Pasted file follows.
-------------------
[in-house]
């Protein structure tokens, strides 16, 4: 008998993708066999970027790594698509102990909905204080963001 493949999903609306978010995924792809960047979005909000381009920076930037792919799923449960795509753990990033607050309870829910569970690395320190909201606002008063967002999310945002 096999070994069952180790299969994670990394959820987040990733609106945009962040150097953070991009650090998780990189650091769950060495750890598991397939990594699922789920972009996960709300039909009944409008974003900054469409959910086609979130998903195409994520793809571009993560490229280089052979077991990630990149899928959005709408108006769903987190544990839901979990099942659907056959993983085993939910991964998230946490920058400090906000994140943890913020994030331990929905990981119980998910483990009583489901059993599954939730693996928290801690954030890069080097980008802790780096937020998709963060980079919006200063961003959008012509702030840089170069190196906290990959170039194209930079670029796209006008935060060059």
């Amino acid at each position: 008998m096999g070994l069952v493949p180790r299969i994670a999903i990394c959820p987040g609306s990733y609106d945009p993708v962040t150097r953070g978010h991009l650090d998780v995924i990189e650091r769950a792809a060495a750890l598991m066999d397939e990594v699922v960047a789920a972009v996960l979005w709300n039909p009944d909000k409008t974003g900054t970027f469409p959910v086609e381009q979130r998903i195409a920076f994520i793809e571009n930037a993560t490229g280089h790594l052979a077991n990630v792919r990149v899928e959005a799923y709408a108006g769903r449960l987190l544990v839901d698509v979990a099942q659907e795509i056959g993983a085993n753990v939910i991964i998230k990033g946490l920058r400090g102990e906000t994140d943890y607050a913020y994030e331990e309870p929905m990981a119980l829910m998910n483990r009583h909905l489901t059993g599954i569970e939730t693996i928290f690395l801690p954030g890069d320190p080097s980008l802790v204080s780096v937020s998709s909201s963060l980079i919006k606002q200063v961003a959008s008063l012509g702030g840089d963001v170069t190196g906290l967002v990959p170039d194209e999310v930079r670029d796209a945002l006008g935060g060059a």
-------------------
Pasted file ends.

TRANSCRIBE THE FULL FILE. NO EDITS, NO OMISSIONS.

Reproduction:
[in-house]
């Protein structure tokens, strides 16, 4: 008998993708066999970027790594698509102990909905204080963001 493949999903609306978010995924792809960047979005909000381009920076930037792919799923449960795509753990990033607050309870829910569970690395320190909201606002008063967002999310945002 096999070994069952180790299969994670990394959820987040990733609106945009962040150097953070991009650090998780990189650091769950060495750890598991397939990594699922789920972009996960709300039909009944409008974003900054469409959910086609979130998903195409994520793809571009993560490229280089052979077991990630990149899928959005709408108006769903987190544990839901979990099942659907056959993983085993939910991964998230946490920058400090906000994140943890913020994030331990929905990981119980998910483990009583489901059993599954939730693996928290801690954030890069080097980008802790780096937020998709963060980079919006200063961003959008012509702030840089170069190196906290990959170039194209930079670029796209006008935060060059």
């Amino acid at each position: 008998m096999g070994l069952v493949p180790r299969i994670a999903i990394c959820p987040g609306s990733y609106d945009p993708v962040t150097r953070g978010h991009l650090d998780v995924i990189e650091r769950a792809a060495a750890l598991m066999d397939e990594v699922v960047a789920a972009v996960l979005w709300n039909p009944d909000k409008t974003g900054t970027f469409p959910v086609e381009q979130r998903i195409a920076f994520i793809e571009n930037a993560t490229g280089h790594l052979a077991n990630v792919r990149v899928e959005a799923y709408a108006g769903r449960l987190l544990v839901d698509v979990a099942q659907e795509i056959g993983a085993n753990v939910i991964i998230k990033g946490l920058r400090g102990e906000t994140d943890y607050a913020y994030e331990e309870p929905m990981a119980l829910m998910n483990r009583h909905l489901t059993g599954i569970e939730t693996i928290f690395l801690p954030g890069d320190p080097s980008l802790v204080s780096v937020s998709s909201s963060l980079i919006k606002q200063v961003a959008s008063l012509g702030g840089d963001v170069t190196g906290l967002v990959p170039d194209e999310v930079r670029d796209a945002l006008g935060g060059a």